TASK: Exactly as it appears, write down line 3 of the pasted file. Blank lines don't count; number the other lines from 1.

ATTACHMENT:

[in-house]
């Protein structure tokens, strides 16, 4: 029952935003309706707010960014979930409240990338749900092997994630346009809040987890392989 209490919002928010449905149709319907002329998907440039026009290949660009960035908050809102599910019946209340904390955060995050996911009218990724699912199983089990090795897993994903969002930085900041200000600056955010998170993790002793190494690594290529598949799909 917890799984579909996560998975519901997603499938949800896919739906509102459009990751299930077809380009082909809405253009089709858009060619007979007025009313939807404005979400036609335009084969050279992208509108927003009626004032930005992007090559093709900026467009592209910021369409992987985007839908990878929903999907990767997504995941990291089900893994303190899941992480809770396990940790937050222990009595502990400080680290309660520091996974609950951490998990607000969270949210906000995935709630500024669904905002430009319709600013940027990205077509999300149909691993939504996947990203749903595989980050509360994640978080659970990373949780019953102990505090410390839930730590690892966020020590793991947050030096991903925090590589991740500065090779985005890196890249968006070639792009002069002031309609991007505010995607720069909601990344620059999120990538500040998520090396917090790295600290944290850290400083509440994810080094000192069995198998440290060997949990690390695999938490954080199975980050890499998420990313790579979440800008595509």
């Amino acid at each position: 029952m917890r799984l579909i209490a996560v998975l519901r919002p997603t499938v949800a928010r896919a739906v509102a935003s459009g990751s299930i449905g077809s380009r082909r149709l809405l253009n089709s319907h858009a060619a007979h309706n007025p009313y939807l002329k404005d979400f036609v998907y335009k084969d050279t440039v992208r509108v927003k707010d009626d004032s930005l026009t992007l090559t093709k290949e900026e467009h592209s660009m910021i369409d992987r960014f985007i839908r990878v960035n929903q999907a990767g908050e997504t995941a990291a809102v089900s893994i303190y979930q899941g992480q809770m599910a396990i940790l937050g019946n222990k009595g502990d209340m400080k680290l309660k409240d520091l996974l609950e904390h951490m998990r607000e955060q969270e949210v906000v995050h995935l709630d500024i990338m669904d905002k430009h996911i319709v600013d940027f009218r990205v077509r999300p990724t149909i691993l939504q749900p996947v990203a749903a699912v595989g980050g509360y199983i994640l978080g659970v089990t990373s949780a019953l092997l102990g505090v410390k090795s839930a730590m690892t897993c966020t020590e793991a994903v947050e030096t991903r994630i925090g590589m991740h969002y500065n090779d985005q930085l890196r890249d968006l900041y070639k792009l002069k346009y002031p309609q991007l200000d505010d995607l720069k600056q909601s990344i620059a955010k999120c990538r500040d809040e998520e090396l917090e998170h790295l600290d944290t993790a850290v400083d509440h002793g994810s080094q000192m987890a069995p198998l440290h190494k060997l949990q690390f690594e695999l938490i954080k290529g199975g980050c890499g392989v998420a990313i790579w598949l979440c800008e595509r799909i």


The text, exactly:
């Amino acid at each position: 029952m917890r799984l579909i209490a996560v998975l519901r919002p997603t499938v949800a928010r896919a739906v509102a935003s459009g990751s299930i449905g077809s380009r082909r149709l809405l253009n089709s319907h858009a060619a007979h309706n007025p009313y939807l002329k404005d979400f036609v998907y335009k084969d050279t440039v992208r509108v927003k707010d009626d004032s930005l026009t992007l090559t093709k290949e900026e467009h592209s660009m910021i369409d992987r960014f985007i839908r990878v960035n929903q999907a990767g908050e997504t995941a990291a809102v089900s893994i303190y979930q899941g992480q809770m599910a396990i940790l937050g019946n222990k009595g502990d209340m400080k680290l309660k409240d520091l996974l609950e904390h951490m998990r607000e955060q969270e949210v906000v995050h995935l709630d500024i990338m669904d905002k430009h996911i319709v600013d940027f009218r990205v077509r999300p990724t149909i691993l939504q749900p996947v990203a749903a699912v595989g980050g509360y199983i994640l978080g659970v089990t990373s949780a019953l092997l102990g505090v410390k090795s839930a730590m690892t897993c966020t020590e793991a994903v947050e030096t991903r994630i925090g590589m991740h969002y500065n090779d985005q930085l890196r890249d968006l900041y070639k792009l002069k346009y002031p309609q991007l200000d505010d995607l720069k600056q909601s990344i620059a955010k999120c990538r500040d809040e998520e090396l917090e998170h790295l600290d944290t993790a850290v400083d509440h002793g994810s080094q000192m987890a069995p198998l440290h190494k060997l949990q690390f690594e695999l938490i954080k290529g199975g980050c890499g392989v998420a990313i790579w598949l979440c800008e595509r799909i």